Councilman Duncan Harrison Launches Campaign for Mayor of Trenton

Councilman Duncan Harrison Launches Campaign for Mayor of Trenton


TRENTON, NJ—On Saturday, February 17, Duncan Harrison launched his campaign for Mayor of Trenton. Harrison focused on his vision for the city’s future, calling on his supporters to join him in creating a new Trenton renaissance that will bring safer streets, better schools, and good paying jobs to the city.


A life-long resident of Trenton and the current Councilman-at-Large, Harrison told his supporters, “I am running for Mayor because it is time for a new Trenton revolution…A revolution that will take place in our homes, in our families, and in conversations with our neighbors. That will take place on our streets, in our parks, and at our schools. A Trenton revolution that will bring a bright new future to our city, because it will start and it will thrive in each and every one of us.”


Harrison’s words were met with applause, cheers, and shouts of support from the diverse crowd of Trentonians who had come together for the event. From young families to leaders in government and business, the room was crowded with people of all ages, from all of Trenton’s neighborhoods, who had come together to support Harrison’s bid for Mayor.


The speakers who introduced Harrison reflected the crowd’s diversity. In addition to Harrison’s father, Duncan Harrison, Sr. and Harrison’s wife, Antoinette Harrison; Reverend John Taylor, pastor of Friendship Baptist Church; Darlene McKnight, a long-time teacher at Gregory School; Kyle Ledford, the Senior Owner of Ledford Funeral Home; and Marino Passo, a businessman and leader in Trenton’s Hispanic community, shared their reasons for supporting Harrison.


These speakers focused on Harrison’s depth of experience and life-long commitment to Trenton. A native Trentonian, Harrison received his Bachelor of Arts in sociology with a focus on criminal justice from Delaware State University in May 2007. He went on to receive his Master’s in Public Administration from Bernard M. Baruch College, City University of New York as a National Urban Fellow. He serves Trenton today as Associate Executive Director of UIH Family Partners, a nationally-recognized pioneer in the field of fatherhood programs and as Trenton’s youngest-ever Councilman-at-Large.


Harrison also emphasized the importance of his experience on Council. Since becoming the youngest person ever elected to Trenton’s City Council, Harrison has improved safety by working with PSE&G to make streetlights brighter and installing cameras in downtown Trenton. He also obtained 150 new trash cans to reduce litter on Trenton’s streets.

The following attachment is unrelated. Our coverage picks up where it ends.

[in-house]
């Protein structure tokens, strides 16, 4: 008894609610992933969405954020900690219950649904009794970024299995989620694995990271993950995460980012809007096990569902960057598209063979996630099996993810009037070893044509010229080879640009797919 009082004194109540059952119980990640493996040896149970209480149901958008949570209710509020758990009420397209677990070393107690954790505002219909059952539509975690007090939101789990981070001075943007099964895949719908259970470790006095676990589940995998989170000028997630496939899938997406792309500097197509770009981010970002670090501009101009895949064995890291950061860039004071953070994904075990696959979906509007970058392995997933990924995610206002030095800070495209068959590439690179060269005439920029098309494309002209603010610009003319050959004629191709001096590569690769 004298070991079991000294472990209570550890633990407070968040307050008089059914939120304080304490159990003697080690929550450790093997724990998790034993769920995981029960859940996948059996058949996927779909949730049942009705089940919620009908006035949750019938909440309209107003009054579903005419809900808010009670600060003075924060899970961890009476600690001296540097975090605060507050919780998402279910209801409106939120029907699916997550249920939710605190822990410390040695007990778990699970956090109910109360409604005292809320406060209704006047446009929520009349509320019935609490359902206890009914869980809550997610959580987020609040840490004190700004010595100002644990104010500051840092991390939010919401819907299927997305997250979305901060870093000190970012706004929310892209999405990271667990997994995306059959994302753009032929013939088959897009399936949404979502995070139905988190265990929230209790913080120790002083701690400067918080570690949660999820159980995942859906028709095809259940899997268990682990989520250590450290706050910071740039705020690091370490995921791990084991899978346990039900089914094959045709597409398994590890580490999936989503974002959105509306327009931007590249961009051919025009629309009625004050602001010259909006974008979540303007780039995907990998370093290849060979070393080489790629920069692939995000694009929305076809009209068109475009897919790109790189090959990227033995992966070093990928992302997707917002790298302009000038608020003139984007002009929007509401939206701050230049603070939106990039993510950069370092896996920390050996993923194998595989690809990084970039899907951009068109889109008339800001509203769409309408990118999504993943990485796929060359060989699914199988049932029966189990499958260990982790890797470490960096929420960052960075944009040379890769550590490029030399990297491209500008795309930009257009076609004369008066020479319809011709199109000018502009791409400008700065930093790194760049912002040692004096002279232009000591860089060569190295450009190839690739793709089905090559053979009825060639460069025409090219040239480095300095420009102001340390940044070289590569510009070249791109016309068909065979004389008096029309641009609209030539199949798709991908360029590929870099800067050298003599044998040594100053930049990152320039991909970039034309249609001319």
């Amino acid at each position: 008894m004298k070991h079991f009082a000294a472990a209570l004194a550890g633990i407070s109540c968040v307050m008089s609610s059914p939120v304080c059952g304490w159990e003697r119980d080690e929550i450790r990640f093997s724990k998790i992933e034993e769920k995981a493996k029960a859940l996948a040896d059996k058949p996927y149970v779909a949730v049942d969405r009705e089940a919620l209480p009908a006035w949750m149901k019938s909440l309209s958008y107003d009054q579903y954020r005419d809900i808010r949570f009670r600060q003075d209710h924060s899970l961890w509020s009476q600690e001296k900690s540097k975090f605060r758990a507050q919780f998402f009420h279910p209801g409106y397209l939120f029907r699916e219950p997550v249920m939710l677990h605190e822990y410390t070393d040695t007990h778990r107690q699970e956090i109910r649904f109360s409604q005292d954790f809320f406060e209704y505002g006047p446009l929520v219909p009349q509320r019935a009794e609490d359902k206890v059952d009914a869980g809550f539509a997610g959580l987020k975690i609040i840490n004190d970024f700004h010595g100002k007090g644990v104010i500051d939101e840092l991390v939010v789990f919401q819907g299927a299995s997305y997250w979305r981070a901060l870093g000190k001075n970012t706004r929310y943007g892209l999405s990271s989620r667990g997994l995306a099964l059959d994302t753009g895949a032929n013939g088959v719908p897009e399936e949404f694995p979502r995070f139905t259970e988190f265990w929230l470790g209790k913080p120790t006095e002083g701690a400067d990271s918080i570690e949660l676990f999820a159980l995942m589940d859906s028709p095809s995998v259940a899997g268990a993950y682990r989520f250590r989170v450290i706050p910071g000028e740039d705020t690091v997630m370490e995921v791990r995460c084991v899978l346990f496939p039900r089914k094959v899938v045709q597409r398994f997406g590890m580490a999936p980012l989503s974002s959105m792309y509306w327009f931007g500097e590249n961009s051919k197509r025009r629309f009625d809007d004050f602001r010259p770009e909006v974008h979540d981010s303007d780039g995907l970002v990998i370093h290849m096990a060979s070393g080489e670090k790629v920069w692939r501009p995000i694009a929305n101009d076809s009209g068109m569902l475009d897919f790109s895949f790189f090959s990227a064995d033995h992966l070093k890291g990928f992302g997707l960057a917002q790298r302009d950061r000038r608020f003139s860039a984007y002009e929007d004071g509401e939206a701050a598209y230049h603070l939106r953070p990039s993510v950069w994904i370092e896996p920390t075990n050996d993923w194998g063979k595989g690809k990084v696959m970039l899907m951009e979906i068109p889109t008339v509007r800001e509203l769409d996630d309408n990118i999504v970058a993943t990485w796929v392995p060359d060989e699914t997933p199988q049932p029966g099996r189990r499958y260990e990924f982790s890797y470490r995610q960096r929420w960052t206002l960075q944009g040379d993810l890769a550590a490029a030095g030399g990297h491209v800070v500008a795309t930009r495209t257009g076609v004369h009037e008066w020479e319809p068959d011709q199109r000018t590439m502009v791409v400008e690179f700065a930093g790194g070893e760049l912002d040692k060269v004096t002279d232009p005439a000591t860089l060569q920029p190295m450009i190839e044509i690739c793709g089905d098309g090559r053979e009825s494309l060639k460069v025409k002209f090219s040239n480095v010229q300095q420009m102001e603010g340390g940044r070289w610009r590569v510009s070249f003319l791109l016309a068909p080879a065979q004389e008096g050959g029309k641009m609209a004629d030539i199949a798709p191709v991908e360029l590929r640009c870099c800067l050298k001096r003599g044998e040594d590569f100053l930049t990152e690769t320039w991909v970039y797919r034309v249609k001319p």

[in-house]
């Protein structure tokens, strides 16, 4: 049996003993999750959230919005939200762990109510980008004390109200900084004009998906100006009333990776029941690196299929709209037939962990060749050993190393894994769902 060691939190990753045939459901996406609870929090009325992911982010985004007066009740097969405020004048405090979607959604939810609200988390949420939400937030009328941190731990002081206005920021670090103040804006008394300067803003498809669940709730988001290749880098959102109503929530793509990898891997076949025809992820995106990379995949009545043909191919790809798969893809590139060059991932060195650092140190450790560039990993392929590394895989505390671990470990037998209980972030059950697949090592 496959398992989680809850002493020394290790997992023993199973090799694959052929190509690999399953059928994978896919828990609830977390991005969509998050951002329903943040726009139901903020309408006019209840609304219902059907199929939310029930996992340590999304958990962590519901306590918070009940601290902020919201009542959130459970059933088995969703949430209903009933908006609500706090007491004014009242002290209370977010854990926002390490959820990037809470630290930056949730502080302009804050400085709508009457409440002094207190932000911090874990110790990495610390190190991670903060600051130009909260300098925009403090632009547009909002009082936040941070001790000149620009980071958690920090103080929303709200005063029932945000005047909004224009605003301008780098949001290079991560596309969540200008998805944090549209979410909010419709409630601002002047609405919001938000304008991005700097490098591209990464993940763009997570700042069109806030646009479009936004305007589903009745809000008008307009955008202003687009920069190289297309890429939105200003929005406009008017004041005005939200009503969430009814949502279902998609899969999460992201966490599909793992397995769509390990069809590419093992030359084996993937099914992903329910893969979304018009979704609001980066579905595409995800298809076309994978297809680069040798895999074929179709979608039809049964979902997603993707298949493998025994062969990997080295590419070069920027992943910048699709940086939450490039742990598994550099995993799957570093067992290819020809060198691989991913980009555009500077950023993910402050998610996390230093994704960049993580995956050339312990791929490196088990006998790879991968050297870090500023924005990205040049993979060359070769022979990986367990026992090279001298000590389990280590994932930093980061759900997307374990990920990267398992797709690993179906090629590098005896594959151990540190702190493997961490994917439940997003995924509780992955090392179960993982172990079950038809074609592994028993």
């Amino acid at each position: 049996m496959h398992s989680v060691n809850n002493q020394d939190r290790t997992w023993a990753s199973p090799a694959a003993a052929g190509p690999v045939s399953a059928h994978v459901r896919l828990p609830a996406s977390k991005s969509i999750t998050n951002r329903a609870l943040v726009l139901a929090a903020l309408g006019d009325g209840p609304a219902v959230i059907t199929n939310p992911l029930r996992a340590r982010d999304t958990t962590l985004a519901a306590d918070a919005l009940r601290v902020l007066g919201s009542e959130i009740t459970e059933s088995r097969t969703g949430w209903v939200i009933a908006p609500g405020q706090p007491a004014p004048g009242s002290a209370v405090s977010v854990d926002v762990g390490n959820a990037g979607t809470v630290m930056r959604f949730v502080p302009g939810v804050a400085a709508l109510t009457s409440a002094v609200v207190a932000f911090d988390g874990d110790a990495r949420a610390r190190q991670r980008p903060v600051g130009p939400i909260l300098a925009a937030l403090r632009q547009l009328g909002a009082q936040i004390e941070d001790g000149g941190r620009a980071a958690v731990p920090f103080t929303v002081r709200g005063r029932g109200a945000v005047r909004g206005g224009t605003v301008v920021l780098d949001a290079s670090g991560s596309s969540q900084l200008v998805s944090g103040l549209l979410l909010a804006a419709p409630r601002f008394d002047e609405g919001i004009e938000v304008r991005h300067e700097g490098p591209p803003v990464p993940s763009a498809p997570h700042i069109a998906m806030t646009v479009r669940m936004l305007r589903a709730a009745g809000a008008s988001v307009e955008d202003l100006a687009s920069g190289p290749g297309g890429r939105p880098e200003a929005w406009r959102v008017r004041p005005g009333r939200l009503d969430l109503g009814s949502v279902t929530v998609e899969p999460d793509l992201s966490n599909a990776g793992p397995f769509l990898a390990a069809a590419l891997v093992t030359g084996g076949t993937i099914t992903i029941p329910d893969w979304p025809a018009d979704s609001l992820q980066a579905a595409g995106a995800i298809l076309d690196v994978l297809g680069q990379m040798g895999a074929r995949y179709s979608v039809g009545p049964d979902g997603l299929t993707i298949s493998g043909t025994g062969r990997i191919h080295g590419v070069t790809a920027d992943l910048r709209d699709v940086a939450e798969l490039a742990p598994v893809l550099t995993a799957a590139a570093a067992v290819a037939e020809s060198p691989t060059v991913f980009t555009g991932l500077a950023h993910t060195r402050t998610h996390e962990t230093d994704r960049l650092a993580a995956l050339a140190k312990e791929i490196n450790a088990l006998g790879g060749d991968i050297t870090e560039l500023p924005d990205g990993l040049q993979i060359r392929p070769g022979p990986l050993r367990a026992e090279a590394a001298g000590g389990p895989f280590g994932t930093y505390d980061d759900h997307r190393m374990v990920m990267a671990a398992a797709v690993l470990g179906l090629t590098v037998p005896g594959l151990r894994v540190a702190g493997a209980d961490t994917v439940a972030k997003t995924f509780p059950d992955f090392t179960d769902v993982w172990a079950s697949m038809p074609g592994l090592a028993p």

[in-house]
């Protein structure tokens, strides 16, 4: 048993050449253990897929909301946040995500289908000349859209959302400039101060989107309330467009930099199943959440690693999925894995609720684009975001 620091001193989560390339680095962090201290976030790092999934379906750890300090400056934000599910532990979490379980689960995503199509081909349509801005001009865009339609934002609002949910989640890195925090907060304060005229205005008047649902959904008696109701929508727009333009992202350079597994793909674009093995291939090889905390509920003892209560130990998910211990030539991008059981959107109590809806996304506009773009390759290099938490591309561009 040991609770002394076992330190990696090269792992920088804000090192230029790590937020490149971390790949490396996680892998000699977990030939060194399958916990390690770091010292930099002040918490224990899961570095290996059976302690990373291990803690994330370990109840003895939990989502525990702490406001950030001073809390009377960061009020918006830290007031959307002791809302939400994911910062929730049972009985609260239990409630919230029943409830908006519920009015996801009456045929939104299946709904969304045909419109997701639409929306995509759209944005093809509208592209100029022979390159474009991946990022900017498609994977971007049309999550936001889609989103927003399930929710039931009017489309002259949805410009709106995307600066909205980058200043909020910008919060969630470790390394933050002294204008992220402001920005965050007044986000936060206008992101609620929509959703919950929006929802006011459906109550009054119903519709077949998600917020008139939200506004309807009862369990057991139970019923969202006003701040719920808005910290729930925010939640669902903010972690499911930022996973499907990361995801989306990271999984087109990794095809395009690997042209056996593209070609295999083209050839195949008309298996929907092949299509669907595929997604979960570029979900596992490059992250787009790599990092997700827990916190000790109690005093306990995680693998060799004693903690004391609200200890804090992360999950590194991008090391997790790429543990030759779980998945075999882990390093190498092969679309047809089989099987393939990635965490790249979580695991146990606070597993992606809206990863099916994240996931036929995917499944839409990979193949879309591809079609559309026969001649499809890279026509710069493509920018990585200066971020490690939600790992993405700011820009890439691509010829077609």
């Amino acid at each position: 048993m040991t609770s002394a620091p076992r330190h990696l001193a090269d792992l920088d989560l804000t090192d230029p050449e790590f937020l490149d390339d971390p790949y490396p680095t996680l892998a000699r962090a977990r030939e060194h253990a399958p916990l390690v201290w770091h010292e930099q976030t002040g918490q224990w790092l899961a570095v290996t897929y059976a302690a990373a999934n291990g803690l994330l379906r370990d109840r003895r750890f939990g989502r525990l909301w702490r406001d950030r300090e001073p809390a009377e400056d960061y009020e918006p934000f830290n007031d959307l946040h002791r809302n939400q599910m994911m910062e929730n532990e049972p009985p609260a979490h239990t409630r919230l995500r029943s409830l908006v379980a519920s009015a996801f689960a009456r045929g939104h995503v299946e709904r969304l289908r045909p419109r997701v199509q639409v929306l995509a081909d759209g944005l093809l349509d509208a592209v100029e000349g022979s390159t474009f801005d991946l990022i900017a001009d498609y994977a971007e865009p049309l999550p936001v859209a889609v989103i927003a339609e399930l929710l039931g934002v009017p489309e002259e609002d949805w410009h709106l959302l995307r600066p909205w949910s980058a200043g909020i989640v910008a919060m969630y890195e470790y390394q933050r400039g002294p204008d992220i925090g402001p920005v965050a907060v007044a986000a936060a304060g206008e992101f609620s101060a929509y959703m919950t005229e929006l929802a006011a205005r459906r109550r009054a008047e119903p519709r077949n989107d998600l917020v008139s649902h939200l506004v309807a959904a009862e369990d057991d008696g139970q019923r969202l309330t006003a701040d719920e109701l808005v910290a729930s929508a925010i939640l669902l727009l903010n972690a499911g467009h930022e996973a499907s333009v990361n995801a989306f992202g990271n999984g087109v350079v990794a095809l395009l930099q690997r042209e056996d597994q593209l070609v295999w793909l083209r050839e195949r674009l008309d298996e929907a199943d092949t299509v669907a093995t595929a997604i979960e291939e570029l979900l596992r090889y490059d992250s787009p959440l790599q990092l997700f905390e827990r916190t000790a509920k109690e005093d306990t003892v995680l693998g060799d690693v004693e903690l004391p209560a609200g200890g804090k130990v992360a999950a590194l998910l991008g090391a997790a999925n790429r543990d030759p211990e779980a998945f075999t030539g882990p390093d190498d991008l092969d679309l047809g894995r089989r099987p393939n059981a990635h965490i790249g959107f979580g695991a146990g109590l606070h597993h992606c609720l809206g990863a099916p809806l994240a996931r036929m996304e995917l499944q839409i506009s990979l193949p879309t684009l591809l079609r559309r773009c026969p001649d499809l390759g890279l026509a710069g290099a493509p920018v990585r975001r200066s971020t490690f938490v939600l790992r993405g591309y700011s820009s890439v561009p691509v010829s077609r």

As a member of the budget committee, Harrison made tough decisions about where to invest Trenton’s resources to have the biggest impact. Going into budget decisions, Duncan made a commitment to get Trenton’s spending under control without sacrificing services. Duncan kept this goal at the forefront of budget discussions, and his leadership transformed Trenton’s finances and turned the city’s long-running deficit into a surplus.


Harrison made it clear that he will use his experience to lead Trenton into a new future where the city is no longer burdened by transitional aid. “We will no longer go to the State House, hat in hand, to beg for crumbs,” Harrison said to enthusiastic applause, “We know best what services should be provided for our families and where and when to build. I will make sure the State understands this, and I will make sure we get the freedom—and the funding—we deserve.”


Harrison concluded his announcement with a focus on families and the Trenton community. He told the crowd, “I decided to run for Mayor because our city is at a turning point. We need a leader who can see beyond our challenges to the bright future we will build together because, at the end of the day, this election is about our families… Our families need our Trenton renaissance to succeed…And our Trenton renaissance needs our families.


“Our revolution, our renaissance will happen in our homes, around our dinner tables, and on our porches. It will happen in our hearts first, and then it will spread to our families, our blocks, and our neighborhoods… We are not waiting for anyone else to save us.  We are the ones we’ve been waiting for.”


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